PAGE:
The contentious issues were later further agreed upon by a technical committee appointed by the Prime Minister on 16 February 2021 in Baidoa, ten days after the president left the Dhusamareb meeting. However, the agreement needs an endorsement by the NCC, which has proved a challenge as the Puntland and Jubaland presidents have both questioned the convening mandate of President Farmaajo.

Events since February 8th have further deteriorated the already fragile trust among Somalia’s political elites and have added more challenges on top of the three previously outstanding issues of contention.

Firstly, the Council of Presidential Candidates’ Union (formed in November 2020 by a group of 14 presidential candidates including two former presidents and a former prime minister) planned a demonstration in Mogadishu’s Daljirka Daahsoon, and the FGS used security forces to stop this rally. The opposition had also deployed technical and security forces, and General Indha Adde seemed to have triggered the armed clash. There was heavy gunfire on the night of 19 February near the hotel housing the two former presidents and other politicians. Subsequent firing on demonstrators led by politicians (including the former prime minister) near the airport also occurred. These events have worsened the already fragile trust. It has added another complication to the 17 September agreement as actors raised questions relating to election security and the role of President Farmaajo in the electoral process.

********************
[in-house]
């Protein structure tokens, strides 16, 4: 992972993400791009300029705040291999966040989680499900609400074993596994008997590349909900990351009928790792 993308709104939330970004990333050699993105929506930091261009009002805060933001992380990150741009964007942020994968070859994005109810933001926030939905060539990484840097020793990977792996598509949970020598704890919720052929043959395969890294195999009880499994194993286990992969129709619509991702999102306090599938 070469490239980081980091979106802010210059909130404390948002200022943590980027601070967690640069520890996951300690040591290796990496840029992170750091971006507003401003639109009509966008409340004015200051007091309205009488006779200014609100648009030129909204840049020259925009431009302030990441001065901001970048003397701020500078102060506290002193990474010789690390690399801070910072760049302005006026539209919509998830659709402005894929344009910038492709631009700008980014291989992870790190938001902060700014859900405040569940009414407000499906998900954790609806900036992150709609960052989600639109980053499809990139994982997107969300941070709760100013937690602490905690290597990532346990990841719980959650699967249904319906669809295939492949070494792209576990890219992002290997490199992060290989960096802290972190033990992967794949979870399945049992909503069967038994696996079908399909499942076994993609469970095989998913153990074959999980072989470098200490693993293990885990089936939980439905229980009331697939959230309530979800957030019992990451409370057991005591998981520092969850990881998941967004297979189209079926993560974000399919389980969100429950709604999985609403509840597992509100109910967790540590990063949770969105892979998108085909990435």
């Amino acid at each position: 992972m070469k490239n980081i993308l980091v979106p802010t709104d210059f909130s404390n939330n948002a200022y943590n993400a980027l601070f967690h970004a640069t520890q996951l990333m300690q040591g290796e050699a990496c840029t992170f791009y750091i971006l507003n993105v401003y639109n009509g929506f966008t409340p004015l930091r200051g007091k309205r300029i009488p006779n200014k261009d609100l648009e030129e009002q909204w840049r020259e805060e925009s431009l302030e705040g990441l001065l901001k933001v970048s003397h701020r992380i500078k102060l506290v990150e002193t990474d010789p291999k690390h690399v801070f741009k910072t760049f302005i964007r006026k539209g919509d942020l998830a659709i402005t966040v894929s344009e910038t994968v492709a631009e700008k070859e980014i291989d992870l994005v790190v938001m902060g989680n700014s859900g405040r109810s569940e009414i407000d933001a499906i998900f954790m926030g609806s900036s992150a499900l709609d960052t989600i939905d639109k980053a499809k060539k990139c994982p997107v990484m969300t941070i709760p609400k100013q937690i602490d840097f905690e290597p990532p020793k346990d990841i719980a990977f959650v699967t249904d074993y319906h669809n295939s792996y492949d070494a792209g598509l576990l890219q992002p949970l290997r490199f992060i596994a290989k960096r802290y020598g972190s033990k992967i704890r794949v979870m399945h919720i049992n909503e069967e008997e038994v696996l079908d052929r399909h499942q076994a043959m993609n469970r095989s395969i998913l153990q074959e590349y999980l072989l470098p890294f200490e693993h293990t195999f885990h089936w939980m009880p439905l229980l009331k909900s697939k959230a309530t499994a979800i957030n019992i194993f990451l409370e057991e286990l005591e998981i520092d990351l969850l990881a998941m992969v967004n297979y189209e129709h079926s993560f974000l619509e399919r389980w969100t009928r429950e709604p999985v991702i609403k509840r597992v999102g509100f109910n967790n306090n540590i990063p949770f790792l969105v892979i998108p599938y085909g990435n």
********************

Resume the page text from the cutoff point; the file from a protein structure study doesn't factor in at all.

Prime Minister Mohamed Hussein Rooble started talks with the opposition a few days after the 19 February incidents and the FGS agreed with the opposition to secure the Daljirka Daahsoon area and the demonstrators. However, another subsequent demonstration planned for 26 February did not happen. The Council of Presidential Candidates’ Union stated that the government had closed all roads and that they were thus postponing the demonstration.

Secondly, Puntland and Jubaland presidents have questioned President Farmaajo’s authority to convene the NCC meeting. Although they set conditions for coming to Mogadishu and meeting with the FGS (since the constitutional mandate of the FGS ended) to address the contentious issues of the 17 September agreement, they later came to Mogadishu (in March 2021) with the invitation of the international community. After more than a week of their stay in Mogadishu, the much-expected meeting was announced by President Farmaajo on March 20 soon after the US Secretary of State Antony Blinken issued a press statement asking Somalia leaders to hold elections immediately. Since Puntland and Jubaland presidents publicly stated that the mandate of the President ended, and he should not convene the NCC meeting as well as disagreed with the leaked NCC meeting agenda, a partial meeting between President Farmaajo, Prime Minister Mohamed Hussein Rooble, presidents of South West, Galmudg and Hirshabelle, and the governor of Benadir region chaired by President Farmaajo started in Mogadishu’s Afisyoni hall (the exact hall the February 2017 presidential elections happened) on 22 March. The UN called it a pre-meeting with partial FMS representation and highlighted the need for further informal consultations to ensure full participation.